1. Vegan Diet Basics
The vegan diet model has become much more popular in recent years and has become the focus of scientific research and the media. In contrast to vegetarianism, the meatless diet, veganism means not eating any animal products, including eggs and milk, for example.In direct comparison to 2016, the proportion of vegans in Germany has increased by 41%.In 2020, the number of vegans here was 1.13 million.
2. Effect on economy and society
This increase is also noticeable in the economy: the global value of the market for plant-based foods is now EUR 36 billion. US dollar, there is no end in sight to the growth. In Germany, the renunciation of animal-based foods is in addition to general animal welfare, especially in connection with the desire to make a contribution to ecological sustainability. On average, a German produces eleven tons of greenhouse gases such as CO2 per capita per year. With a vegan diet, this value is reduced to nine tons per year, since the climate balance in the production of plant-based foods is lower than in the production of animal products.
3. What effect does a vegan diet have on my health?
Another reason many people give is that they want to do something good for their health and general well-being. But what positive influence does a vegan diet actually have on our health? Scientific studies show that a purely plant-based diet can have positive effects on our health, especially on variables such as blood pressure or body weight. In addition, a vegan diet is rich in fiber, antioxidant substances, magnesium and a variety of vitamins. A vegan diet contributes to the fact that the intestinal bacteria are supported with natural nutrients and that there is an increased positive effect on their function. Consequently, the risk of metabolic diseases can be reduced. In addition, a healthy gut microbiome reduces the risk of inflammatory diseases and autoimmune diseases.Evidence indicates that plant-based diets may be associated with a reduction in the incidence of cardiovascular disease and cancer. A high consumption of red meat and foods high in sugar and salt can increase the risk of developing the disease. The vitamins and fibers contained in fruit and vegetables support the immune system, so that it is able to counteract the development of cancer.
Nevertheless, the vegan diet is also reaching its limits. The diet trend is a privilege because it comes with high financial expenses. Vegan (meat substitute) foods are mostly organic and sustainably produced and are therefore often more expensive to buy than conventional foods such as dairy and meat products. However, a slow improvement can be seen here due to the growing market.
4. Which nutrients you should pay attention to when you eat vegan.
What should be kept in mind with a vegan diet is the balance of important nutrients by eliminating all foods of animal origin. Temporary nutrient deficiencies of iron or vitamin D, for example, can occur. They often express themselves as tired and listless. To prevent this, you can use high-quality dietary supplements to maintain them.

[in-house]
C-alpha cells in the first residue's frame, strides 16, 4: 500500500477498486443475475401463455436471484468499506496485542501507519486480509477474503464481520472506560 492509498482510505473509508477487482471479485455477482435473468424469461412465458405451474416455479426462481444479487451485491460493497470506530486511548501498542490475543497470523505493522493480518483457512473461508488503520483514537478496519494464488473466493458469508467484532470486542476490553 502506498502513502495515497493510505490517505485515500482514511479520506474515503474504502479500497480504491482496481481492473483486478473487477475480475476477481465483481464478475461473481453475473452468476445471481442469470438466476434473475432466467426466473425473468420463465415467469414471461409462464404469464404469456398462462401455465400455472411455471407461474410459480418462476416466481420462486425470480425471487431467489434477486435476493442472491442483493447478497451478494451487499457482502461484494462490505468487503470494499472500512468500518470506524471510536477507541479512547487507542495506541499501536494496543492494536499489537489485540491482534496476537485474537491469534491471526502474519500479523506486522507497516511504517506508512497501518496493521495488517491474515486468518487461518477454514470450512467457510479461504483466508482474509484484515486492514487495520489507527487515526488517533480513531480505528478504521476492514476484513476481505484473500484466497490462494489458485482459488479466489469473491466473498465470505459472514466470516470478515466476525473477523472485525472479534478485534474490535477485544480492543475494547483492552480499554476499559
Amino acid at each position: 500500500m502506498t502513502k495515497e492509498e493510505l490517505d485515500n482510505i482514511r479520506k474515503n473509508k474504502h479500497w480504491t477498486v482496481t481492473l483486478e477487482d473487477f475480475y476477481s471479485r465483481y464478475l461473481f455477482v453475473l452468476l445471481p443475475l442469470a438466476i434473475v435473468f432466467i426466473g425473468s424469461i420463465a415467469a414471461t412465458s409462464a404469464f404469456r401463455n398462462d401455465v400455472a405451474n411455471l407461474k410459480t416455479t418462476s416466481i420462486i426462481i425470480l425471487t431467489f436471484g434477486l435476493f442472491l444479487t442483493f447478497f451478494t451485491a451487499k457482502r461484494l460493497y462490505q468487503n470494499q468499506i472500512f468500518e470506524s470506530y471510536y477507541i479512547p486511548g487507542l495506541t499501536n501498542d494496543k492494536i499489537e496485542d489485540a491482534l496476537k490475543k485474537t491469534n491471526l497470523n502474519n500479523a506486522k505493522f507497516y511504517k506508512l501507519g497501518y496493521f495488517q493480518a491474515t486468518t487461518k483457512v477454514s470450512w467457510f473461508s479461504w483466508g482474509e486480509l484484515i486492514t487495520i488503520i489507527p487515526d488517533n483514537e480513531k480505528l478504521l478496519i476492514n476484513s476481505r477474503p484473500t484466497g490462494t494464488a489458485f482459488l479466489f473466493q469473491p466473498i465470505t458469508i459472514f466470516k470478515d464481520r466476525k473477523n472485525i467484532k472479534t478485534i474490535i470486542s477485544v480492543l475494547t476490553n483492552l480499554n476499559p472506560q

The Vegan Support from mybacs contains many important vitamins and minerals, such as vitamin D3, calcium, iron and vitamin B12. Due to the selected composition, based on scientific studies, a vegan diet can be ideally supported. Diet is one of the strongest factors influencing a healthy gut. The majority of studies prove that a plant-based diet offers the best conditions for a healthy microbiome. We recommend that anyone considering a vegan diet first do some serious research and get an overview of the essential nutrients that need to be obtained from new sources.
We hope we were able to give you some exciting basic facts about vegan nutrition. If you would like to learn more about gut health in general, you will find many more exciting articles in our collection: https://mybacs.com/blogs/mybacs
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- Marrone, Giulia: Vegan Diet Health Benefits in Metabolic Syndrome, in: MDPI, o. D, https://www.mdpi.com/2072-6643/13/3/817/htm
- Sakkas, Hercules: Nutritional Status and the Influence of the Vegan Diet on the Gut Microbiota and Human Health, in: MDPI, o. D, https://www.mdpi.com/1648-9144/56/2/88
- Glick-Bauer, Marian: The Health Advantage of a Vegan Diet: Exploring the Gut Microbiota Connection, in: MDPI, o. D, https://www.mdpi.com/2072-6643/6/11/4822/htm
- Wunsch, Nils-Gerrit: Veganism and vegetarianism worldwide - statistics & facts, in: Statista, 09.12.2021, https://www.statista.com/topics/8771/veganism-and-vegetarianism-worldwide/#dossierKeyfigures
- Statista: Veganism and vegetarianism in Germany - statistics & facts, in: Statista, 22.11.2021, https://www.statista.com/topics/8717/veganism-and-vegetarianism-in-germany/#dossierKeyfigures
- Janson, Matthias: Around 8 million Germans do not eat meat, in: Statista Infographics, 25.012021, https://de.statista.com/infografik/24000/anzahl-der-vegetarier-und-veganer-in-deutschland/
- Nolte, Julia: How climate-friendly is vegan?, in: GoVolunteer Blog, 15.12.2021, https://blog.govolunteer.com/engagiere-dich/klimawandel-stoppen/wie-klimaschonend-ist-vegan/#:%7E:text=Veganer%3Ainnen%20sparen%202%20Tonnen,auf%20neun%20Tonnen%20pro%20Jahr.
- Cf. Vegan diet to prevent and cure cancer? in: Vegan Society Austria, 28.09.2021, https://www.vegan.at/inhalt/vegane-ernahrung-zur-pravention-und-heilung-von-krebs
- Cf. Healthy with good intestinal bacteria - IN FORM: in: Inform - Germany's initiative for healthy eating and more exercise, 24.11.2021, https://www.in-form.de/wissen/gesund-mit-guten-darmbakterien/